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“The Dialectics of Liberty”: Reviewed in “The Philosophical Quarterly”

Reviews for The Dialectics of Liberty: Exploring the Context of Human Freedom (Lexington Books, 2019) are slowly appearing throughout the scholarly literature, with more to come.

Today, I’m posting excerpts from a review by Gregory J. Robson (Department of Philosophy and Religious Studies, Iowa State University) that appears in The Philosophical Quarterly (29 December 2020, Oxford Academic).

Gregory J. Robson writes:

The contributors to this anthology insightfully explore ‘the context of human freedom’. This exploration is ‘dialectical’ because it engages in logical analysis and synthesis of economic, political, and other principles and ideas that often just appear in tension with one another . . . The book’s three parts include contributions from distinguished scholars in economics, law, philosophy, psychology, and related fields. The topics range widely and discussion is sometimes uneven, but this is no surprise in a book whose authors are multidisciplinary and cover considerable ground ably.  . . . The three parts fit together well due to the often complementary arguments of influential scholars such as Gary Chartier, Douglas J. Den Uyl, Steven Horwitz, Roderick T. Long, Deirdre Nansen McCloskey, and Douglas B. Rasmussen. Themes emerge such as the value of human relationships unmediated by force and fraud, the disvalue of political coercion, and the potential immorality of taxing some to hand to others.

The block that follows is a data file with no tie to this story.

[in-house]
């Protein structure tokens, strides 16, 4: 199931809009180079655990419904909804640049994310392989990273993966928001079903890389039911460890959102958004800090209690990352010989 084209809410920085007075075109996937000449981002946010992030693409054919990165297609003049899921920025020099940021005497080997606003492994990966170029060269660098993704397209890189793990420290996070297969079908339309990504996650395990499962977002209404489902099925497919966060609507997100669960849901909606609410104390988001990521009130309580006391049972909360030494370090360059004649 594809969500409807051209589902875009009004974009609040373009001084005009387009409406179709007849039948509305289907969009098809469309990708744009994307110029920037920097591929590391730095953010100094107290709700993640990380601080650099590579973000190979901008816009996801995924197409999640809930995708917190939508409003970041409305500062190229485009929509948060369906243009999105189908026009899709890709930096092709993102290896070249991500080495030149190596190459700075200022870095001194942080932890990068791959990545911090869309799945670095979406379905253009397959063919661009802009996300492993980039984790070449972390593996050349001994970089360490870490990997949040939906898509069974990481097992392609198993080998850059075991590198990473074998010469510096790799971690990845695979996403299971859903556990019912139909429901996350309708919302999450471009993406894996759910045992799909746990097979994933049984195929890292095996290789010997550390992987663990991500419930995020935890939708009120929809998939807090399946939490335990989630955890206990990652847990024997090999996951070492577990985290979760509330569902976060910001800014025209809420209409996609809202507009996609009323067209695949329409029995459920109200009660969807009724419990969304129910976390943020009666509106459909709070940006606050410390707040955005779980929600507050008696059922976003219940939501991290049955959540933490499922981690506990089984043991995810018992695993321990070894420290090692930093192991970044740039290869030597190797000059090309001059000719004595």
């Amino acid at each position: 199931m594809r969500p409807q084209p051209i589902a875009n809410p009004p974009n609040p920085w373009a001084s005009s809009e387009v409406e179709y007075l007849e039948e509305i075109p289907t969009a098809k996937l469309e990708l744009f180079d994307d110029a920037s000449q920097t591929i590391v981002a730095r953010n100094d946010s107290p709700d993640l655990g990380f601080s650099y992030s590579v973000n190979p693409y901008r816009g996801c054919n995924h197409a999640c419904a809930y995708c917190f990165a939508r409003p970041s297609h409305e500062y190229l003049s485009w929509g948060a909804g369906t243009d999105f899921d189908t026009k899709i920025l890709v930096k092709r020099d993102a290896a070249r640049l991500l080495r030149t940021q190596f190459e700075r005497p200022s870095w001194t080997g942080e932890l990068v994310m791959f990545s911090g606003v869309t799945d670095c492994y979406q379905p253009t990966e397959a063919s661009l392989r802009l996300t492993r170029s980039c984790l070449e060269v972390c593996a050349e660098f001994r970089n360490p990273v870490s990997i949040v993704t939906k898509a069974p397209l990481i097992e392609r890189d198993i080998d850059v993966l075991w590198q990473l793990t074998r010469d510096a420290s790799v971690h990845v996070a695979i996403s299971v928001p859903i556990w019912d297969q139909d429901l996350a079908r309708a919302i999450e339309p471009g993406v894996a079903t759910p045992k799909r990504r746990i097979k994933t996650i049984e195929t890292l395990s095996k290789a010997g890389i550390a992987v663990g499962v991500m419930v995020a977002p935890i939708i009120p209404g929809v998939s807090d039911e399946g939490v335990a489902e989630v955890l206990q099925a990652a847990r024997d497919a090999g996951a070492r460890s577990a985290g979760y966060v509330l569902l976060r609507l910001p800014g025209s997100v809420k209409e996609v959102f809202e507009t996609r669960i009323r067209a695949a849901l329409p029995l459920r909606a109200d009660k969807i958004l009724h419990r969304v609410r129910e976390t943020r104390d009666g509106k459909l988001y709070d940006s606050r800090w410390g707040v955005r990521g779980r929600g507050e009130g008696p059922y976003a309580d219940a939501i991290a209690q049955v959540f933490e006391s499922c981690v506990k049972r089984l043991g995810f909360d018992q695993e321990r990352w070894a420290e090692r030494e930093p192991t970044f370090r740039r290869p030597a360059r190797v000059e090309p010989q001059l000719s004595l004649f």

The reviewer then focuses more extensively on the “complementary” contributions of Billy Christmas (“Social Equality and Liberty”) and Robert Higgs (“Exploring the Interconnections of Politics, Economics, and Culture”). He concludes:

[A] deep virtue of ‘Dialectics of Liberty‘ is its insistence that a free society takes seriously the need to persistently ask and answer—and *re-ask* and *re-answer*—why the state has authority to constrain liberty and the scope of any such authority. A society that does not take such questions seriously fails adequately to respect the personhood of would-be coercees. In principle, adherents of diverse political views do have the resources to take this claim onboard. Yet the essays in this book make a notable cumulative case for why classical liberals . . . and, relatedly, right and left libertarians . . . may be better equipped than supporters of more statist positions to explicate and defend the value of the personal and political liberties. This book has much to recommend it. It will be a valuable resource for teachers and researchers interested in the broad tradition of classical liberalism. And, in the spirit of dialectical exchange, hopefully it will spark responses by proponents and opponents alike.

Nice review! Terrific book! 😉